Wednesday, July 28, 2010

Movie Review- Inception


I can tell you right now that I won't be blogging about new release movies too often because the purpose of this blog is to recommend movies that are easily accessible if you were to want to stop by your local Blockbuster for a weekend movie or need another movie to add to your Netflix Queue; however, every once in awhile when there is a big, must see movie in the theaters, I'll probably take the time to write a review. Well this summer has been pretty much a disappointer in turning out both a good dosage of summer worthy films and box office numbers. So far I can say this summer has only turned out two good summer hits: Toy Story 3 and Inception. Since most of you all have probably already seen Inception, feel free to treat this as a discussion and put in your two cents about the film and your interpretations of it, especially the ending.

In case you've been living under a rock, Inception is director/writer Christopher Nolan's (The Dark Knight) most recent film that has been under development for that last ten years. The film is a contemporary sci-fi, heist film that deals with the dream state. Our main character that the film centers around is Dom Cobb played by Leonardo Dicaprio. Cobb is a extremely skilled "extractor" (someone who enters a persons dream to steal their greatest secrets) that gets hired by Saito (played by Ken Wantanabe) to plant an idea into a corporate heir's (Cillian Murphy) mind to bring down his fathers empire. This process is what we call "Inception."

My two friends and I went to check out the film opening night and lucky for us the power in the theater blew out during the third dream state so I didn't get to see how everything ended. Annoyed, I had to go back to the theater the next week to see the conclusion but it was interesting for me to get a second viewing; I was able to catch more things the second time around. I was pretty jumbled by the opening sequence during my first viewing but that was followed by a good 45 minutes of Leonardo DiCaprio explaining the concepts of the dream world in the most idiot proof way possible. Nothing is particularly confusing or abstract- it's all pretty straightforward. Ellen Page's character Adriadne is brought on to the scene as a medium for Leo to explain all this to the audience. This portion of the film drags on for quite awhile causing my friend next to me to fall into a dream state herself. The audience also doesn't get to see much of the detail that goes into planning their upcoming heist and it seems like they just sort of jump into it. Once the heist does start though, ohhhh lawdy, I was on the edge of my seat for the rest of the film.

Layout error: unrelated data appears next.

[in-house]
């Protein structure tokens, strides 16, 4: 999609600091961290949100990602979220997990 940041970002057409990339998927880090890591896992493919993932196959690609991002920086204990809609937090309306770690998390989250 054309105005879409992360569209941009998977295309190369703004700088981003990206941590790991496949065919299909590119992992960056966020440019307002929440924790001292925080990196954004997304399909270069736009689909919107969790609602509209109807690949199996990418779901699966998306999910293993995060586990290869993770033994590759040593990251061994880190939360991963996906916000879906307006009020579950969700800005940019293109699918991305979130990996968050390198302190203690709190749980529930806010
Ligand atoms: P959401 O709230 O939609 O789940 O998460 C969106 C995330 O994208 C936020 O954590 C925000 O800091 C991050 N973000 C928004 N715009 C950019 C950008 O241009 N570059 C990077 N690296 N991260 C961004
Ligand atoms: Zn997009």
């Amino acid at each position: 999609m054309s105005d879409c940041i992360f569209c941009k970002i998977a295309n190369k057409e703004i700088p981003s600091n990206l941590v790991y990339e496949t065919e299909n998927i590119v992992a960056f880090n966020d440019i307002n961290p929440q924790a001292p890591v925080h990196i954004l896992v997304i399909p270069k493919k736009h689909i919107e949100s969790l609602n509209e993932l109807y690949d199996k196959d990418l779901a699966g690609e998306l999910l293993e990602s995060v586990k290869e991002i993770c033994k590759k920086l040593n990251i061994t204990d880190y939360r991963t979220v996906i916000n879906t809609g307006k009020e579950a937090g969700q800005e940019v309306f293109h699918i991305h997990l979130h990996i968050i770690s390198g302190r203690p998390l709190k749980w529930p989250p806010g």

I loved Nolan playing with the concept of dreams within dreams. It served as a ingenious way of story telling and creates some of the most exciting movie sequences I've seen in a long time. I recently ran across this neat timeline showing how all the dream sequences fit together. As exciting as it was, I think I was expecting more visual glory in the film. Considering that the movie is dealing with going into people's dreams, I thought there would be more abstract, transcendent imagery. For the most part it played out like a normal heist. Everything in the dream world seemed to be nearly identical to the reality of the real world- I know my dreams aren't this lucid! The two big visual wows, Ariadne's city bending and Arthur's zero gravity fight were two of the most shown scenes in the marketing material before it was released so I was hoping the movie would leave more to be seen. Additionally, I thought Inception would play more into the theory and philosophy of the dream state. I've always been fascinated by sleep and dreams because I myself suffer from many sleep disorders. Going into the theater I thought I was going be to coming out with my brain intellectually over cooked and flowing with innovative dream theory.

Regardless, I still ended up loving the film; just more as an action heist film than an intellectually, abstract film. The cast was fantastic. Joseph-Gordon Levitt stole the screen especially when it came around to his fight sequence in the moving hotel. I'm a big Leo fan so anything with him in it I approve. Eames played by Tom Hardy was great as well I think we can be expecting to see more of him after this. As much as I love Ellen Page, I felt like her character was kind of thrown in there just to help the audience meld through everything and so the movie wouldn't be completely run by testosterone. I loved the score done by Hans Zimmern, it made everything feel tense and gritty. Had a cool ending.

Recommended- Final Score 8.5/10

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